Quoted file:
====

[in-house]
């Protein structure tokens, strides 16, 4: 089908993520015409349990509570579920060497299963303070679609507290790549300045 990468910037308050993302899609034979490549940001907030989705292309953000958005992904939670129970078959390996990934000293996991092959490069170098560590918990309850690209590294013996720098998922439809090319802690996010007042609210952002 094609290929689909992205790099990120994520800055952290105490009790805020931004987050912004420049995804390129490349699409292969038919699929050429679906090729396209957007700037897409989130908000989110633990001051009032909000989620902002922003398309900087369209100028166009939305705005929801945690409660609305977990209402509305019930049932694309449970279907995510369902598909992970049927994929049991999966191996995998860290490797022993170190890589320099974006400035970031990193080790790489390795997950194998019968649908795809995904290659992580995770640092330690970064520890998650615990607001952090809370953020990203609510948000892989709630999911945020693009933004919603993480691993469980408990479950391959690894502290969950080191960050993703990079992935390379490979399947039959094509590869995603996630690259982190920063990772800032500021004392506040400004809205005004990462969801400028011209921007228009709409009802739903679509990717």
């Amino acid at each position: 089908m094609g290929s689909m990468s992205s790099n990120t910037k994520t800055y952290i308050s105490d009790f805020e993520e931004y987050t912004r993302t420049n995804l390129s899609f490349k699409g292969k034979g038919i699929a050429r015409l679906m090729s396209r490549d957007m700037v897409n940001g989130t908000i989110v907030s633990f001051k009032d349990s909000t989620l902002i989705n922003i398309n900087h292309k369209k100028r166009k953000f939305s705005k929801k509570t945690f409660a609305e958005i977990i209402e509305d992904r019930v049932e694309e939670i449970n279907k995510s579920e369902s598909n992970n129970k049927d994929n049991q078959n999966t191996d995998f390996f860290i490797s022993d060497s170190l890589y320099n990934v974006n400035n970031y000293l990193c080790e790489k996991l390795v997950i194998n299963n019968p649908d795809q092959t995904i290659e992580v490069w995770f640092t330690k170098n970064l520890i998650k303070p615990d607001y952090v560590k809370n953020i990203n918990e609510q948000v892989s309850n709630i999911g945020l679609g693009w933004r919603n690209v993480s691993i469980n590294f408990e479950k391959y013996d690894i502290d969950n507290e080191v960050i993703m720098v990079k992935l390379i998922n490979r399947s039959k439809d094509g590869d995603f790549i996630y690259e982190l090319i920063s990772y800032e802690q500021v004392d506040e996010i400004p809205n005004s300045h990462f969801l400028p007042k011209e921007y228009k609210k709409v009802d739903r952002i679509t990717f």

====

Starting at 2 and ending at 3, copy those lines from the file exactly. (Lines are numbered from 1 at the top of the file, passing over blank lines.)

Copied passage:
């Protein structure tokens, strides 16, 4: 089908993520015409349990509570579920060497299963303070679609507290790549300045 990468910037308050993302899609034979490549940001907030989705292309953000958005992904939670129970078959390996990934000293996991092959490069170098560590918990309850690209590294013996720098998922439809090319802690996010007042609210952002 094609290929689909992205790099990120994520800055952290105490009790805020931004987050912004420049995804390129490349699409292969038919699929050429679906090729396209957007700037897409989130908000989110633990001051009032909000989620902002922003398309900087369209100028166009939305705005929801945690409660609305977990209402509305019930049932694309449970279907995510369902598909992970049927994929049991999966191996995998860290490797022993170190890589320099974006400035970031990193080790790489390795997950194998019968649908795809995904290659992580995770640092330690970064520890998650615990607001952090809370953020990203609510948000892989709630999911945020693009933004919603993480691993469980408990479950391959690894502290969950080191960050993703990079992935390379490979399947039959094509590869995603996630690259982190920063990772800032500021004392506040400004809205005004990462969801400028011209921007228009709409009802739903679509990717």
């Amino acid at each position: 089908m094609g290929s689909m990468s992205s790099n990120t910037k994520t800055y952290i308050s105490d009790f805020e993520e931004y987050t912004r993302t420049n995804l390129s899609f490349k699409g292969k034979g038919i699929a050429r015409l679906m090729s396209r490549d957007m700037v897409n940001g989130t908000i989110v907030s633990f001051k009032d349990s909000t989620l902002i989705n922003i398309n900087h292309k369209k100028r166009k953000f939305s705005k929801k509570t945690f409660a609305e958005i977990i209402e509305d992904r019930v049932e694309e939670i449970n279907k995510s579920e369902s598909n992970n129970k049927d994929n049991q078959n999966t191996d995998f390996f860290i490797s022993d060497s170190l890589y320099n990934v974006n400035n970031y000293l990193c080790e790489k996991l390795v997950i194998n299963n019968p649908d795809q092959t995904i290659e992580v490069w995770f640092t330690k170098n970064l520890i998650k303070p615990d607001y952090v560590k809370n953020i990203n918990e609510q948000v892989s309850n709630i999911g945020l679609g693009w933004r919603n690209v993480s691993i469980n590294f408990e479950k391959y013996d690894i502290d969950n507290e080191v960050i993703m720098v990079k992935l390379i998922n490979r399947s039959k439809d094509g590869d995603f790549i996630y690259e982190l090319i920063s990772y800032e802690q500021v004392d506040e996010i400004p809205n005004s300045h990462f969801l400028p007042k011209e921007y228009k609210k709409v009802d739903r952002i679509t990717f």